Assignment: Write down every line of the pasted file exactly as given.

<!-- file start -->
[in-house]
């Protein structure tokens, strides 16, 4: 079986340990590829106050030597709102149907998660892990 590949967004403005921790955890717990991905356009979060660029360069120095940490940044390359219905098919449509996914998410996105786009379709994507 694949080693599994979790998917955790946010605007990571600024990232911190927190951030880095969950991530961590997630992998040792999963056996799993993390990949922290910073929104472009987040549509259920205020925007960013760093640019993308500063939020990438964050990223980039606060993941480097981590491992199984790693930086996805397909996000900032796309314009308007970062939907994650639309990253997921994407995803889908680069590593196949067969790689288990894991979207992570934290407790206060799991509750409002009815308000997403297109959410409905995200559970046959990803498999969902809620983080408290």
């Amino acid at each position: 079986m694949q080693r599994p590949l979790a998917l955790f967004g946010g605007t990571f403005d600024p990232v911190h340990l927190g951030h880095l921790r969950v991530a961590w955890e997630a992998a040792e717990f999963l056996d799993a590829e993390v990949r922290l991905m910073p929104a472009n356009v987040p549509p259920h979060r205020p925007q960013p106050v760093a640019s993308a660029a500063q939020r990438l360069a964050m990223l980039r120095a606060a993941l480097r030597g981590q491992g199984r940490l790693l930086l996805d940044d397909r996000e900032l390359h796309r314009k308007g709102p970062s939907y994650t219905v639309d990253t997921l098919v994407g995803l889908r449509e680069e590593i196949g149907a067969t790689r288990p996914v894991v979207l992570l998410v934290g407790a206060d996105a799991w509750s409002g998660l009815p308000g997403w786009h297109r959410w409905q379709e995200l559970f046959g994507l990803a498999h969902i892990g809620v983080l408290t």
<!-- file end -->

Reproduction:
[in-house]
């Protein structure tokens, strides 16, 4: 079986340990590829106050030597709102149907998660892990 590949967004403005921790955890717990991905356009979060660029360069120095940490940044390359219905098919449509996914998410996105786009379709994507 694949080693599994979790998917955790946010605007990571600024990232911190927190951030880095969950991530961590997630992998040792999963056996799993993390990949922290910073929104472009987040549509259920205020925007960013760093640019993308500063939020990438964050990223980039606060993941480097981590491992199984790693930086996805397909996000900032796309314009308007970062939907994650639309990253997921994407995803889908680069590593196949067969790689288990894991979207992570934290407790206060799991509750409002009815308000997403297109959410409905995200559970046959990803498999969902809620983080408290």
């Amino acid at each position: 079986m694949q080693r599994p590949l979790a998917l955790f967004g946010g605007t990571f403005d600024p990232v911190h340990l927190g951030h880095l921790r969950v991530a961590w955890e997630a992998a040792e717990f999963l056996d799993a590829e993390v990949r922290l991905m910073p929104a472009n356009v987040p549509p259920h979060r205020p925007q960013p106050v760093a640019s993308a660029a500063q939020r990438l360069a964050m990223l980039r120095a606060a993941l480097r030597g981590q491992g199984r940490l790693l930086l996805d940044d397909r996000e900032l390359h796309r314009k308007g709102p970062s939907y994650t219905v639309d990253t997921l098919v994407g995803l889908r449509e680069e590593i196949g149907a067969t790689r288990p996914v894991v979207l992570l998410v934290g407790a206060d996105a799991w509750s409002g998660l009815p308000g997403w786009h297109r959410w409905q379709e995200l559970f046959g994507l990803a498999h969902i892990g809620v983080l408290t």